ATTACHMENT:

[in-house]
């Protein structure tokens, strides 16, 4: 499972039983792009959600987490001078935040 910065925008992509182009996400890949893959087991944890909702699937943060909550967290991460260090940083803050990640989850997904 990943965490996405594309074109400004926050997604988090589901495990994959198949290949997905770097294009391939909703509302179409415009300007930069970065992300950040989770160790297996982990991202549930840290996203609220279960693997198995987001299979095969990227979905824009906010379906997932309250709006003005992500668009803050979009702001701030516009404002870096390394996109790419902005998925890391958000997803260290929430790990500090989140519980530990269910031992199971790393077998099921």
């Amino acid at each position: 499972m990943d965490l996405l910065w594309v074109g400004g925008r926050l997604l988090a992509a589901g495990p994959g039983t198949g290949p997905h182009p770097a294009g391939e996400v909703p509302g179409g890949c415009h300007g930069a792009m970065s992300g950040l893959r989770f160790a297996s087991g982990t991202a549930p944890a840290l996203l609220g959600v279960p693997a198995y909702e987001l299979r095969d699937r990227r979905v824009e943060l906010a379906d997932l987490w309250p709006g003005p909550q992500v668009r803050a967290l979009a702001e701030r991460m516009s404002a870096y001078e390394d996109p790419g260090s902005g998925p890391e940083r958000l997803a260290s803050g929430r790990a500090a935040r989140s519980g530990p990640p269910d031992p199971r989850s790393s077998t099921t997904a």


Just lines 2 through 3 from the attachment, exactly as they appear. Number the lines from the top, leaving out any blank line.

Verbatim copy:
């Protein structure tokens, strides 16, 4: 499972039983792009959600987490001078935040 910065925008992509182009996400890949893959087991944890909702699937943060909550967290991460260090940083803050990640989850997904 990943965490996405594309074109400004926050997604988090589901495990994959198949290949997905770097294009391939909703509302179409415009300007930069970065992300950040989770160790297996982990991202549930840290996203609220279960693997198995987001299979095969990227979905824009906010379906997932309250709006003005992500668009803050979009702001701030516009404002870096390394996109790419902005998925890391958000997803260290929430790990500090989140519980530990269910031992199971790393077998099921």
């Amino acid at each position: 499972m990943d965490l996405l910065w594309v074109g400004g925008r926050l997604l988090a992509a589901g495990p994959g039983t198949g290949p997905h182009p770097a294009g391939e996400v909703p509302g179409g890949c415009h300007g930069a792009m970065s992300g950040l893959r989770f160790a297996s087991g982990t991202a549930p944890a840290l996203l609220g959600v279960p693997a198995y909702e987001l299979r095969d699937r990227r979905v824009e943060l906010a379906d997932l987490w309250p709006g003005p909550q992500v668009r803050a967290l979009a702001e701030r991460m516009s404002a870096y001078e390394d996109p790419g260090s902005g998925p890391e940083r958000l997803a260290s803050g929430r790990a500090a935040r989140s519980g530990p990640p269910d031992p199971r989850s790393s077998t099921t997904a």